The IPA gave first-place honors to Register Star reporter Corina Curry and photographer Brent Lewis (now a Guild member at the Denver Post) in the news reporting series category for “Kylie’s Hand,” the story of a group of Boylan High School students who created an artificial hand for an area girl.

The Illinois APME gave first-place honors to Register Star reporters Chris Green and Georgette Braun for their heroin series that was “well-planned, compellingly written and reported, and beautifully presented . . . in print and online.”

The APME gave first-place honors to Peoria Journal Star reporter Leslie Renken for entertainment writing. Her winning story spotlighted a pageant for girls with special needs.

Journal Star photographer Ron Johnson earned first-place APME and IPA honors in the sports feature photo category.

Journal Star columnist Phil Luciano, UMG’s unit chair in Peoria, earned first-place IPA honors.

Chris Grimm won first place from IPA illustration honors for a depiction of Jimi Hendricks in the Journal Star. The Cue entertainment section, designed by Grimm and Thomas Bruch, earned top honors for lifestyles section.

State Journal-Register sportswriter Dave Kane received a first-place award from the Illinois APME for sports feature writing.

UMG members also won dozens of second-place, third-place and honorable mention citations from the IPA and Illinois APME.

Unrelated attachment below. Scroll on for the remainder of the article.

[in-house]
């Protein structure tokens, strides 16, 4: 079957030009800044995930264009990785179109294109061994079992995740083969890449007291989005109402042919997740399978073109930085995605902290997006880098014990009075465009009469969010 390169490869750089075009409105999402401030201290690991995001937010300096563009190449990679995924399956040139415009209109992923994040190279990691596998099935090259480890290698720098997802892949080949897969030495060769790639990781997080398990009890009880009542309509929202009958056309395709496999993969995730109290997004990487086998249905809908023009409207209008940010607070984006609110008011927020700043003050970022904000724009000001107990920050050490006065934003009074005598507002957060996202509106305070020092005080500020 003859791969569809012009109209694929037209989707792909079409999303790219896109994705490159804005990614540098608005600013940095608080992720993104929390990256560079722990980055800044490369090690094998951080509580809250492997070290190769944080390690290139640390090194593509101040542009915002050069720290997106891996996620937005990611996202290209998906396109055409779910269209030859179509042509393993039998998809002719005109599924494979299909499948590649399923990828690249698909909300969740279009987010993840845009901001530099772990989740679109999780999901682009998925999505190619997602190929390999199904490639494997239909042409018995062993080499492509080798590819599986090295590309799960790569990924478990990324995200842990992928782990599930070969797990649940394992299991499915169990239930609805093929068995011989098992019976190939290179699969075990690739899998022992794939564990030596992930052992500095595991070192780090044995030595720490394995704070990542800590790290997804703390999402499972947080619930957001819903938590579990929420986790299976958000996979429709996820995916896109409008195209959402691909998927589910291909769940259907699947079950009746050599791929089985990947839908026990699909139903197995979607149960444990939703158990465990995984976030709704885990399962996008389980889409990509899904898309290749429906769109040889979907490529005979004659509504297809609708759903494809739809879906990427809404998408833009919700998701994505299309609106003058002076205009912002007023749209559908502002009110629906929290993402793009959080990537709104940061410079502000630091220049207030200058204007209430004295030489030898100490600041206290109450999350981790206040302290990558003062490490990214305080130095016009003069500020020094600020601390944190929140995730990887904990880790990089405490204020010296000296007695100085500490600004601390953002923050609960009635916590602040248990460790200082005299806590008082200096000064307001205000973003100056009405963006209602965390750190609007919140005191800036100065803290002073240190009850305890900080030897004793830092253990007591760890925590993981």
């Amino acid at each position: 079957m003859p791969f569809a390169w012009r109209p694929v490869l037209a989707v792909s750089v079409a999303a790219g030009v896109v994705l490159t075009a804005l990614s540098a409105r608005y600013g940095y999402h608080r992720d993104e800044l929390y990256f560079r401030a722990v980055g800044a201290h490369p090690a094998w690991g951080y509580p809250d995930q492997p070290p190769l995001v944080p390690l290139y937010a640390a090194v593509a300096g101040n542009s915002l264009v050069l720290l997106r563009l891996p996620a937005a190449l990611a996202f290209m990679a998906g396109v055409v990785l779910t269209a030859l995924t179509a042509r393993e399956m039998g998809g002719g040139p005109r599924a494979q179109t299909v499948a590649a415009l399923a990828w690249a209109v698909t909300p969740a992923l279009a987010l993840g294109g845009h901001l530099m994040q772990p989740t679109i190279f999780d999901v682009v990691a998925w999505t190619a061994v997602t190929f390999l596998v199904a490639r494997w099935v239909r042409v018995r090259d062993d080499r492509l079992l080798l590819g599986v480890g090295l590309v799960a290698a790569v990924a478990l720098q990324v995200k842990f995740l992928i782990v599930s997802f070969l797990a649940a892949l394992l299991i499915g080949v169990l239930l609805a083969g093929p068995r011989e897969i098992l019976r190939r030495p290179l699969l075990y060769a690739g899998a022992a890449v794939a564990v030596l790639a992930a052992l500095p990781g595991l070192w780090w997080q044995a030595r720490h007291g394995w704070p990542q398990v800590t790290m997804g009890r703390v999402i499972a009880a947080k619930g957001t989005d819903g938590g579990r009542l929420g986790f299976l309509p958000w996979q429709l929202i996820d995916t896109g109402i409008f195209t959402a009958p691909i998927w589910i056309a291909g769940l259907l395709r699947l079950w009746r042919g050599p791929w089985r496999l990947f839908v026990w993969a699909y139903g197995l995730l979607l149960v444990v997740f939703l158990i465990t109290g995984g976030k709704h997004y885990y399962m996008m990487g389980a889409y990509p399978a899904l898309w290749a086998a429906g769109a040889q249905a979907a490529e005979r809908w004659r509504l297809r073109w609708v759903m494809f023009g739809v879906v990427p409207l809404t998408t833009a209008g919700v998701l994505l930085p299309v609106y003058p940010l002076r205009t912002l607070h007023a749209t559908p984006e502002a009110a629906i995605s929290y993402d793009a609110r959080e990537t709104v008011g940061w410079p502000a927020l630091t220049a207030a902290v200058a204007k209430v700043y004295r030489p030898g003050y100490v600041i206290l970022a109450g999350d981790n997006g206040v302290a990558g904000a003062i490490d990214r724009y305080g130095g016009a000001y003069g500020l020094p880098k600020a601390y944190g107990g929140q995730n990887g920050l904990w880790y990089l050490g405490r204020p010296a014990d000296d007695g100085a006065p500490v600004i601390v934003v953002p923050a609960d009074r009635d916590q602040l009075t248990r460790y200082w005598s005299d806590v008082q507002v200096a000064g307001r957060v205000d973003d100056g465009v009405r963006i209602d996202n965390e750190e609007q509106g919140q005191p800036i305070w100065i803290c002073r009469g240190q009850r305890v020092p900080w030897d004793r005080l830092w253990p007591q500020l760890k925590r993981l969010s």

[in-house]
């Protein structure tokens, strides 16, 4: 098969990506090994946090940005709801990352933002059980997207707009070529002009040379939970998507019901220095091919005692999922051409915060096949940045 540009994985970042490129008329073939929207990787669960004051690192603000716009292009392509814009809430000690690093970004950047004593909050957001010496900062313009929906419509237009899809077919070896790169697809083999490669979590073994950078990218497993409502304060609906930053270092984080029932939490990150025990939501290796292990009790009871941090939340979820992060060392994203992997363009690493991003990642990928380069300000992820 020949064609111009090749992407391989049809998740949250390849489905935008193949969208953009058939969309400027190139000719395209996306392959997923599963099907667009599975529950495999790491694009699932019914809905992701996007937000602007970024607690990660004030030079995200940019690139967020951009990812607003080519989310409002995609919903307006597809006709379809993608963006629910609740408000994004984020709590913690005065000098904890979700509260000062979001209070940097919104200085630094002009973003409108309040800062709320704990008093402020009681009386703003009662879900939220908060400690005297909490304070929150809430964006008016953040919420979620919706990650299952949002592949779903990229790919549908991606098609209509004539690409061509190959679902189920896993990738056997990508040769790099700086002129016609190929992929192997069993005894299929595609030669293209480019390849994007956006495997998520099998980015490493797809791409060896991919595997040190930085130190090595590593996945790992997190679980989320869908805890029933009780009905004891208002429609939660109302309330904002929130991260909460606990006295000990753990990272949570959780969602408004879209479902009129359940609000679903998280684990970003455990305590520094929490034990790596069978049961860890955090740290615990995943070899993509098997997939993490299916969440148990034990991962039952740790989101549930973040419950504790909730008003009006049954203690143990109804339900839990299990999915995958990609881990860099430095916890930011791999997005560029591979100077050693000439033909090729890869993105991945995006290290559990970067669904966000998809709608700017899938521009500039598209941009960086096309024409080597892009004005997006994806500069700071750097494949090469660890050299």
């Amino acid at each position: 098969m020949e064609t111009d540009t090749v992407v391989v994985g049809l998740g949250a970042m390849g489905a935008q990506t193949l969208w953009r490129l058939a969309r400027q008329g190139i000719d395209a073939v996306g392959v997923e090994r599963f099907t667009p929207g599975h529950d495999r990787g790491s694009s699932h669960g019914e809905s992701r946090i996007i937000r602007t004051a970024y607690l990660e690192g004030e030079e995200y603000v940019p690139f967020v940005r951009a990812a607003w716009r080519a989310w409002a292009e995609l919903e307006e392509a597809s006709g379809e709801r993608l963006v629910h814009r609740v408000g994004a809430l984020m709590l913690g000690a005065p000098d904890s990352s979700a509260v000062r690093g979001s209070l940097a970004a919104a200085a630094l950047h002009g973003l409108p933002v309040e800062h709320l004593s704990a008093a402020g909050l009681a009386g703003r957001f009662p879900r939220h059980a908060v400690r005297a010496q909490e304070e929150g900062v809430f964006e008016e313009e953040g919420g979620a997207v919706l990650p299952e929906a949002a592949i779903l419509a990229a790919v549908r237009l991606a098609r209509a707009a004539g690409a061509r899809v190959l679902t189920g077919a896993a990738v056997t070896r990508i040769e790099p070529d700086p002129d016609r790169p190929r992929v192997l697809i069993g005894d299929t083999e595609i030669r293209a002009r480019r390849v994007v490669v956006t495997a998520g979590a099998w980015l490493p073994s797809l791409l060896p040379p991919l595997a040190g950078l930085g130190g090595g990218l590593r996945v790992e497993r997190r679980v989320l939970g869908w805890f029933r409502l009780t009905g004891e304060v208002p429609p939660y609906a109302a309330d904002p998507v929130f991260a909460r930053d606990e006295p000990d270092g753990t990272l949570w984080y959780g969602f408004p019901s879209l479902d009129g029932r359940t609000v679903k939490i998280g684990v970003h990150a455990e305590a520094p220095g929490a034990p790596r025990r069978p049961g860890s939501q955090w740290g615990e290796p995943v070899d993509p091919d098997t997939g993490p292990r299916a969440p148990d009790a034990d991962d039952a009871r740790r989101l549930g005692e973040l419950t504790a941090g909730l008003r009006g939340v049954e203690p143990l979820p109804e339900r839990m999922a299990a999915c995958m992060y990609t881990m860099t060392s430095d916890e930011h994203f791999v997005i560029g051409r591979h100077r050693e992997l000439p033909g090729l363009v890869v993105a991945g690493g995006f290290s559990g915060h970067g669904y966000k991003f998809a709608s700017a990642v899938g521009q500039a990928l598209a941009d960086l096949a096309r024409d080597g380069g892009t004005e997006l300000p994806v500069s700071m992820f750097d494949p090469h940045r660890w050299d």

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TNG honors Shannon Duffy with movement builder award

Jun 8, 2015 by

Duffy1United Media Guild business representative Shannon Duffy has remained on the forefront of movement building during his long career in organized labor.

His tenure at UMG has featured closer interaction with activists at Missouri Jobs with Justice, Mid-South Organizing Committee and Workers Interfaith Network. Duffy has volunteered untold hours helping many other progressive groups in their fight for economic and social equality.

So it was only fitting that The News Guild honored Duffy with its first Larry Cohen Movement Builder award at the national Communications Workers of America convention in Detroit.

This prestigious national award is named after retiring CWA president Larry Cohen, who has championed coalition building between organized labor, faith groups and various social activism groups.